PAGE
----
2017 Bourgogne Hautes-Côtes de Beaune Blanc, Bellis, Domaine Naudin Ferrand

2017 Bourgogne Hautes-Côtes de Beaune Blanc, Bellis, Domaine Naudin Ferrand

Product: 20171382381
Prices start from £37.50 per bottle (75cl). Buying options
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2017 Bourgogne Hautes-Côtes de Beaune Blanc, Bellis, Domaine Naudin Ferrand

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About this WINE

Domaine Naudin-Ferrand

Domaine Naudin-Ferrand

Claire Naudin, one of Henri Naudin-Ferrand’s three daughters, has been in charge of this small domaine based in the Hautes Côtes at Magny-les-Villers, a village that sits astride the dividing line between Hautes Côtes de Beaune and Hautes Côtes de Nuits, since 1994.

Claire is relatively susceptible to sulphur and uses the product as little as possible.  Though some of the wines are made in an ‘orthodox fashion, the most exciting wines are those which are vinified with whole bunches (all the stems) and without sulphur, though some SO2 is added at bottling to ensure that the wines remain stable thereafter.

Claire’s theory, which her wines bear out admirably, is that there is none of the harshness sometimes evident when the bunches are vinified with their stems if sulphur is not used. Instead a magical floral perfume emanates from the wine.

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Chardonnay

Chardonnay

Chardonnay is the "Big Daddy" of white wine grapes and one of the most widely planted in the world. It is suited to a wide variety of soils, though it excels in soils with a high limestone content as found in Champagne, Chablis, and the Côte D`Or.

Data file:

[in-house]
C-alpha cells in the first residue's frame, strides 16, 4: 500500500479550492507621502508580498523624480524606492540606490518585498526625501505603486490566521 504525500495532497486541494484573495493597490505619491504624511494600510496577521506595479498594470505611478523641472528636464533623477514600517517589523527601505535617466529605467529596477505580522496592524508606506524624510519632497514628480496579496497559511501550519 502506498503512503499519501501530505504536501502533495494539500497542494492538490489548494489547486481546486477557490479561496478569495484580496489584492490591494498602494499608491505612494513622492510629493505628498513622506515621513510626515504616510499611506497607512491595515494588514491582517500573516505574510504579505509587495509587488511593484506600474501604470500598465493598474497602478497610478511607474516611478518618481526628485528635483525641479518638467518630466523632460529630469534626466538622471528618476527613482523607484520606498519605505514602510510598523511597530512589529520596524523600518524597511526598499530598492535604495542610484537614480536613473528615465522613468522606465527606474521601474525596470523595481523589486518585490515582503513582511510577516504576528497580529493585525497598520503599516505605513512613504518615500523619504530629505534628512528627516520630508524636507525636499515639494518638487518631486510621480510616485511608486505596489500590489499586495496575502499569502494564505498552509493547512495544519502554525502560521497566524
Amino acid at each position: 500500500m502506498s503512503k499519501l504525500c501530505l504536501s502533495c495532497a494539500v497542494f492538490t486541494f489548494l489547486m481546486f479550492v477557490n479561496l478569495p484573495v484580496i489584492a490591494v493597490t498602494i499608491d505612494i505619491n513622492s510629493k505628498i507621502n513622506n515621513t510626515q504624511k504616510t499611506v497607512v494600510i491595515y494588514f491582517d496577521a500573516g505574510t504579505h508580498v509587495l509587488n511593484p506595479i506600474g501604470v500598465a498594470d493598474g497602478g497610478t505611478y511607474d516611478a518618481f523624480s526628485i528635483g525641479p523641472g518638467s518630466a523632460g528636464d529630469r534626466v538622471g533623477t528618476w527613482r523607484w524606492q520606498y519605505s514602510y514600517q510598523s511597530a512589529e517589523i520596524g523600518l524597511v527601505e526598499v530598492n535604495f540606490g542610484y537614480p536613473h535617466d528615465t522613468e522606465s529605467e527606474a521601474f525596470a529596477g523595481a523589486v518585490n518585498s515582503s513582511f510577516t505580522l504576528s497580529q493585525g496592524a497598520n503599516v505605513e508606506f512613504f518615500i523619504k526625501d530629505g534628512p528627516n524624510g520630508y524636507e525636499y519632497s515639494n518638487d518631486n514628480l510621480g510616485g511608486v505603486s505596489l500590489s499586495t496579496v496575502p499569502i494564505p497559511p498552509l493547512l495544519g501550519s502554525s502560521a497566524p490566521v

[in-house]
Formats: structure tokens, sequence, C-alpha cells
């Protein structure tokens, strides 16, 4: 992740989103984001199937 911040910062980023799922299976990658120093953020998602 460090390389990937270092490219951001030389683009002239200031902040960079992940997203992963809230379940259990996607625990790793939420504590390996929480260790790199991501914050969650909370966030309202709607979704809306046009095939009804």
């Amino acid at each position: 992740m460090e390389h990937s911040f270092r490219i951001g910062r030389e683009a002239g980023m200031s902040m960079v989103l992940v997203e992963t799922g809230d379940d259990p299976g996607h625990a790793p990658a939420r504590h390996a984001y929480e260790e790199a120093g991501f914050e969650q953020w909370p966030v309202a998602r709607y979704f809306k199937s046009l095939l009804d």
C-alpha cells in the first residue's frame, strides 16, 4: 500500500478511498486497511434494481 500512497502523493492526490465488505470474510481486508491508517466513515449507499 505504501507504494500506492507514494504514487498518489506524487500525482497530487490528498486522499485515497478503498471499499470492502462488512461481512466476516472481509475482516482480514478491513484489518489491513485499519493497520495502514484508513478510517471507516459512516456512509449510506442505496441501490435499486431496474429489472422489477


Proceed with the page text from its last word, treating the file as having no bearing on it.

Burgundy is Chardonnay's spiritual home and the best White Burgundies are dry, rich, honeyed wines with marvellous poise, elegance and balance. They are unquestionably the finest dry white wines in the world. Chardonnay plays a crucial role in the Champagne blend, providing structure and finesse, and is the sole grape in Blanc de Blancs.

It is quantitatively important in California and Australia, is widely planted in Chile and South Africa, and is the second most widely planted grape in New Zealand. In warm climates Chardonnay has a tendency to develop very high sugar levels during the final stages of ripening and this can occur at the expense of acidity. Late picking is a common problem and can result in blowsy and flabby wines that lack structure and definition.

Recently in the New World, we have seen a move towards more elegant, better- balanced and less oak-driven Chardonnays, and this is to be welcomed.

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